Godland (in-person & online)
Elliott Crosset Hove, Ingvar Eggert Sigurðsson
Icelandic writer-director Hlynur Pálmason’s (A White, White Day) extraordinary third feature finds a Danish priest battling both locals and a forbidding landscape in 19th century Iceland.
Lutheran priest Lucas (Elliott Crosset Hove) has been assigned by the Church of Denmark to establish a parish in the barren wilds of Iceland. A foolhardy soul, he decides to take an arduous cross-country route, much to the annoyance of his guide and soon-to-be neighbour Ragnar (Ingvar Sigurðsson), who even has to drag him to their destination when the priest falls from his horse. Undeterred, Lucas begins his work, but finds the locals less than receptive to his spiritual advances – at the same time as his faith is tested by the unsettling beauty and indifference of the natural world around him. Just as he understands language is a barrier between him and his potential congregation, so Lucas sees the landscape as a wildness he must tame.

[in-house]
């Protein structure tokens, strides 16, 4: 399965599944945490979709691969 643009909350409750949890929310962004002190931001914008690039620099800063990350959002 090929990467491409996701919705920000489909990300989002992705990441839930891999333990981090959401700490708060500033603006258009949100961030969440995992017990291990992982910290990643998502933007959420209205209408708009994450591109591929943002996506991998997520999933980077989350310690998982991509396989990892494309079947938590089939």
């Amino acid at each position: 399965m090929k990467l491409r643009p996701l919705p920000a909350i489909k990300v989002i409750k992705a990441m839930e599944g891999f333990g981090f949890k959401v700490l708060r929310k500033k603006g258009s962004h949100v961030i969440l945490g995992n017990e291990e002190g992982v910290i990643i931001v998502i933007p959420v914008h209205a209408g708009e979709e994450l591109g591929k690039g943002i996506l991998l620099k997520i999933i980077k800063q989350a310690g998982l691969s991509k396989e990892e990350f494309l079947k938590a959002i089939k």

Exploring Iceland’s colonial past and attempting to see his homeland the way it must have appeared to the Danes who claimed and controlled it until World War II, Godland is a film of tremendous scope and power, offering up an elemental world of transfixing beauty that is entirely unforgiving to those who attempt to live in it, and showing how its slow rhythms and inhospitable forces are far stronger than people, their cultures or their religious zeal.